Jesus gave the command to baptize new believers to the church. The entire church, however, cannot actually perform the ordinance of baptism. Only a person can, one authorized by the church to baptize converts. It is interesting to note that Jesus did not baptize anyone. While John the Baptist received his directive to baptize directly from heaven, the disciples were commissioned by Jesus, administering baptism on his behalf (John 4:1-2).
Baptists for years have followed the pattern of Acts 10 by asking consent from other believers before proceeding with baptism. In that passage, Peter asked his travelling companions before he baptized Cornelius and the other Gentile converts, "Can anyone withhold water and prevent these people from being baptized, who have received the Holy Spirit just as we have?" (Acts 10:47).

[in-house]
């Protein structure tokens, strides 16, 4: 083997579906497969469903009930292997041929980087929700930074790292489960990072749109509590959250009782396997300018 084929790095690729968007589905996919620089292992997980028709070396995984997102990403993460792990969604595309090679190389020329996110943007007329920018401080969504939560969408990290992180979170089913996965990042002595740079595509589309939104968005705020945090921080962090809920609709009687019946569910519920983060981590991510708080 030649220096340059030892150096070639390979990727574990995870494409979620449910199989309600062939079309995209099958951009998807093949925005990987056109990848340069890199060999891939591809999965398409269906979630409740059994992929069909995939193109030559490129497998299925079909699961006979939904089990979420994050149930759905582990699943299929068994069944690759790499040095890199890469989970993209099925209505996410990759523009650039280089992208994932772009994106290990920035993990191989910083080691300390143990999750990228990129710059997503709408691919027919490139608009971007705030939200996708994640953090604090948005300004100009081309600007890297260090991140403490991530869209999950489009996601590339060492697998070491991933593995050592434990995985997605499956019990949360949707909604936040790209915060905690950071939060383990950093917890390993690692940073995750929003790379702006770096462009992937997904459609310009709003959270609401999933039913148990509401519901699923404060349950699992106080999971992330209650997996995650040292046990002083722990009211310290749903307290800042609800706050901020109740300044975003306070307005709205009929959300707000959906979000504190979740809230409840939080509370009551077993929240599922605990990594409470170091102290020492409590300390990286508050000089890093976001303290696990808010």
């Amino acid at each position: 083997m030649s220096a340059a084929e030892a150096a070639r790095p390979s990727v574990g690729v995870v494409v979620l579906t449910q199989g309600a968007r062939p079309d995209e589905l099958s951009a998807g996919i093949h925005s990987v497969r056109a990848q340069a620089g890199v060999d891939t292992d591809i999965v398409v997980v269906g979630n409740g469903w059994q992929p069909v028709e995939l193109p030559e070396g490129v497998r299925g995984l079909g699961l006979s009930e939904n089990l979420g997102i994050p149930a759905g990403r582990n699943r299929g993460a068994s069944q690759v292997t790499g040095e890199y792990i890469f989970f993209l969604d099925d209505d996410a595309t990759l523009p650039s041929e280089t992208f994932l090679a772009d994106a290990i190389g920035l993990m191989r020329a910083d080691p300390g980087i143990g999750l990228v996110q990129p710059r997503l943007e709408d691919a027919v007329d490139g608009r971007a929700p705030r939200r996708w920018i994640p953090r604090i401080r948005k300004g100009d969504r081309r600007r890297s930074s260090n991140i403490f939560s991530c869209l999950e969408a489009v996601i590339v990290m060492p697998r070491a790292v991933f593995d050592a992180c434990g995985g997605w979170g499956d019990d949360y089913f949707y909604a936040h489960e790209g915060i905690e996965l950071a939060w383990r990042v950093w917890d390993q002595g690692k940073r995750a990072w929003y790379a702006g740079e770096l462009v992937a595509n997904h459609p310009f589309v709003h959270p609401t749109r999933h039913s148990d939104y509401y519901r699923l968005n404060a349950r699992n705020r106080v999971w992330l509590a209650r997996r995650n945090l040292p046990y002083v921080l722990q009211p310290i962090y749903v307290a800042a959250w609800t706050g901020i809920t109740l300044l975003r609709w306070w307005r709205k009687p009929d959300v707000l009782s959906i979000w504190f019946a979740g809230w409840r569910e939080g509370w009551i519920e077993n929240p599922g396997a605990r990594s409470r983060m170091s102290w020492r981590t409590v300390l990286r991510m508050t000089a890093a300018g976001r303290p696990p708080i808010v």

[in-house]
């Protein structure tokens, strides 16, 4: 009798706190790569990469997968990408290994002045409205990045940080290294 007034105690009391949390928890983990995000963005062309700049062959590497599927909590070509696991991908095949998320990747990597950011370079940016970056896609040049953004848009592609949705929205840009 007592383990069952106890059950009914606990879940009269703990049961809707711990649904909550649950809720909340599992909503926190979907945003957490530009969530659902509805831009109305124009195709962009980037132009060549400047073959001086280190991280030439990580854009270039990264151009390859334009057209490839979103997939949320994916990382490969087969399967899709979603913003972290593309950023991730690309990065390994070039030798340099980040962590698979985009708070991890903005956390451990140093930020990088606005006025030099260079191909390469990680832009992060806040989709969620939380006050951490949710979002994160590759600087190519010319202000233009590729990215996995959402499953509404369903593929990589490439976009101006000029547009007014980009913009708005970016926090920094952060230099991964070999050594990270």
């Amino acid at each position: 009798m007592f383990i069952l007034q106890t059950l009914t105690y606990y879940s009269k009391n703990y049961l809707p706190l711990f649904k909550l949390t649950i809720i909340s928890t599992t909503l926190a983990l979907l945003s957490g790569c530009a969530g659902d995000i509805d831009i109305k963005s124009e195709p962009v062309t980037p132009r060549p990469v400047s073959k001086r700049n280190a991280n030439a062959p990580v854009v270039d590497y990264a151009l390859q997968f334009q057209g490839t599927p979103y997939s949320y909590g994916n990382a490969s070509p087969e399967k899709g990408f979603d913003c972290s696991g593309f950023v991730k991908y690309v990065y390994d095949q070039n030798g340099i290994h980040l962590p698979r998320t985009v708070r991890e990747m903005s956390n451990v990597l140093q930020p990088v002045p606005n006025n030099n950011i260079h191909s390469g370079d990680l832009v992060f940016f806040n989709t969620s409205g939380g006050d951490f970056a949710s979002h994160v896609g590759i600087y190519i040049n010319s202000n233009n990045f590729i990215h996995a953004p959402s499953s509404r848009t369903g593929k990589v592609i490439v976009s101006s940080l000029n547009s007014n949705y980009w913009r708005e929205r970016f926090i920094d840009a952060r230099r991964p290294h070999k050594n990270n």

Following the resurrection of Jesus, the Apostles baptized those who received Christ by faith under the mandate given by Jesus in the Great Commission (Matthew 28:19-20), a mandate that still applies to the church. To this day, the administrator of baptism derives his authority to baptize from the commandment Jesus gave to the church.
THE PROPER AUTHORITY
I have already stated that the church has been given the authority to administer baptism. The Baptist Faith and Message (BF&M) affirms this position, stating in article VII that baptism is a church ordinance. This indicates that baptism is to be performed under the auspices of a New Testament church. With that in mind, it is important to understand what makes a church a New Testament church.
A New Testament church will bear certain characteristics. First, it teaches salvation by grace alone, through faith alone, in Christ alone. This position would understandably include a belief in the security of the believer, as Article V of the BF&M affirms. Other characteristics that describe a New Testament church are listed in Article VI of the BF&M. These include: